Don’t tell the chefs how to cook: Thoughts from educators on the teaching shortage

Matthew Karovski

Educators are incredibly valuable in the community.

Educators not only teach children, but provide for the socio-emotional needs of several children, not merely one, during the school day.

It is evident educators enter the field with an incredible passion for learning and teaching, but multiple factors may be rendering this quite difficult.

It is evident that the teaching shortage is a crisis, or a crisis-in-the-making.

Judi Harris, a lecturer in the Exceptional Education at Buffalo State, suggests that the media likely plays a role in the construction of a teacher shortage crisis.

James Cercone, an Associate Professor who also coordinates the English Education 7-12 program, notes that the media seems to be infatuated with producing negative stories related to education.
While it is clear that the teacher shortage exists for a variety of reasons, educators seem to note similar potential causes of an educator shortage of this magnitude.

Cercone pointed out that state testing and federal guidelines are the foundation of the teacher shortage.

“These ‘top-down’ measures turned many schools into test preparation sites and deprofessionalized teachers,” Cercone said.

It seems that this unacceptable transition to a powder keg is common in schools. Harris also mentions that pay scale such as underpayment in the teaching community and extensive certification requirements may factor into reasons the educator shortage exists.

As suggested by Harris, it is particularly noteworthy that the under-appreciation toward teachers is increasing the number of teachers who are leaving the profession.

The education system is such a valuable resource for society, and rather fragile. It is apparent that a common focus in determining potential causes of the teaching shortage include both underpayment and under-appreciation by society, though a number of other factors seem to exist.

Additionally, Cercone and Harris agree the educator shortage is extremely far-reaching, but particularly impacts urban and rural schools

Cercone added that the teaching shortage is “increasing the inequities that have always plagued public education.”

This suggests that the teacher shortage, ultimately, impacts all community members and requires drastic changes at the governmental level to ensure the education system can continue to function at an optimal level.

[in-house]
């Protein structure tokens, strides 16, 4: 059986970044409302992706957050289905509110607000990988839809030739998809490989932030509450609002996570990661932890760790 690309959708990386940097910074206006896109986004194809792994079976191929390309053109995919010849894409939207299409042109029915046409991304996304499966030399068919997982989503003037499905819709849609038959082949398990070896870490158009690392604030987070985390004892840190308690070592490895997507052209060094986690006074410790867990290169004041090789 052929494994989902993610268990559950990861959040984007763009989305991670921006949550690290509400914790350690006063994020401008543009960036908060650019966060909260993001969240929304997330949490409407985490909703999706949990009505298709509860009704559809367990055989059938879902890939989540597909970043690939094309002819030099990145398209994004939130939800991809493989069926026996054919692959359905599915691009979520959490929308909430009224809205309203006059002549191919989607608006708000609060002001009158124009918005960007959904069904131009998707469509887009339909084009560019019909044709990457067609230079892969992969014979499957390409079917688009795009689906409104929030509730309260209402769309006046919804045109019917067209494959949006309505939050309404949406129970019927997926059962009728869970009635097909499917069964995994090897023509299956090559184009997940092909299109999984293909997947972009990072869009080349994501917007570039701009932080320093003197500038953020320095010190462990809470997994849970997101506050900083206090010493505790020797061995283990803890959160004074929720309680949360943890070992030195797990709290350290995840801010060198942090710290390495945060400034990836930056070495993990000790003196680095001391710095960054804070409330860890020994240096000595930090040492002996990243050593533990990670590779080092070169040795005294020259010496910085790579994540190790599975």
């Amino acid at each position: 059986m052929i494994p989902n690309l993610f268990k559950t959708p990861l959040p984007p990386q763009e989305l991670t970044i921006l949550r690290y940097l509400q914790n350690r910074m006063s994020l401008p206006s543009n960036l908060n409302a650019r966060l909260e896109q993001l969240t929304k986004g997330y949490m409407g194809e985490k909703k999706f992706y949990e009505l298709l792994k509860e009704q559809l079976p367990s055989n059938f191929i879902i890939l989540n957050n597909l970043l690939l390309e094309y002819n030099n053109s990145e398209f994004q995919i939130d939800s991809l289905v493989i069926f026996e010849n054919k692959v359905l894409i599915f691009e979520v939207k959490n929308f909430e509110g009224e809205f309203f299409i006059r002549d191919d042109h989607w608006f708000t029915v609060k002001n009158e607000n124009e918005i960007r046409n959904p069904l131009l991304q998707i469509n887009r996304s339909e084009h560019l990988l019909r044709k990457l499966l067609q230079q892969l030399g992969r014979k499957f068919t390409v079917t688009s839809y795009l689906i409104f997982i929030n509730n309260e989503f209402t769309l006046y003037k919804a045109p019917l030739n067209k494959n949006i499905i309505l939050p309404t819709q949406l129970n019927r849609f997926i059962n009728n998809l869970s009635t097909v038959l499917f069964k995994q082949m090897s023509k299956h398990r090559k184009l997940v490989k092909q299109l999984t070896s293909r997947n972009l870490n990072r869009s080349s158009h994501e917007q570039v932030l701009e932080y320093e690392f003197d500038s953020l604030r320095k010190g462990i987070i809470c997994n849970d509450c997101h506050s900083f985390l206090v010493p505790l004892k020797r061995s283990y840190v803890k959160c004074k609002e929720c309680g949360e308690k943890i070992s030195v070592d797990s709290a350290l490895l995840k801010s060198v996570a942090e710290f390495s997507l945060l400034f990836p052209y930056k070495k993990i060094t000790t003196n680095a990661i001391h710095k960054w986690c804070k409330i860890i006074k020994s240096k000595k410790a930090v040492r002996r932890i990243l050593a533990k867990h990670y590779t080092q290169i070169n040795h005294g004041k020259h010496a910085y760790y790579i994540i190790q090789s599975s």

A number of solutions have been added to the table, though many of the solutions require policymakers to take immediate action to address the teaching shortage, and cease worrying about banning books, I might add.

In regards to solutions, both Cercone and Harris assert that increased pay is a possible starting point to stem the tide of the educator shortage.

Cercone, in particular, explained that providing teachers with autonomy as well as moving away from high-stakes testing and mandated curricula are two important steps in curtailing the teacher shortage.

Harris adds that improving the media coverage is an option to address the teacher shortage. She also said that changing the certification requirements may encourage pre-service teachers to continue in the field of education.

At the end of the day, young people and current teachers, need a stable and engaging environment to work in.

Again, this requires action from the state and federal government.

The teacher shortage is a problem and needs to be addressed immediately.

Fortunately, problems do have solutions, and with the consideration of thoughts from educators, it is clear that policymakers could implement a number of changes such as adjusting certification requirements and eliminating high-stakes testing.

Of course, the media could also support the efforts to increase appreciation of teachers, and community members could promote the need to appreciate teachers.

Responding to the educator shortage demands extensive actions across the board.

Educators want to teach, but when it becomes overly difficult due to policymakers or society in general, it renders the profession less enjoyable.

“Teaching is the greatest profession in the world, it is a vocation, everyone starts with a teacher; we are agents of change and have the opportunity to be a child’s quality world,” Harris said.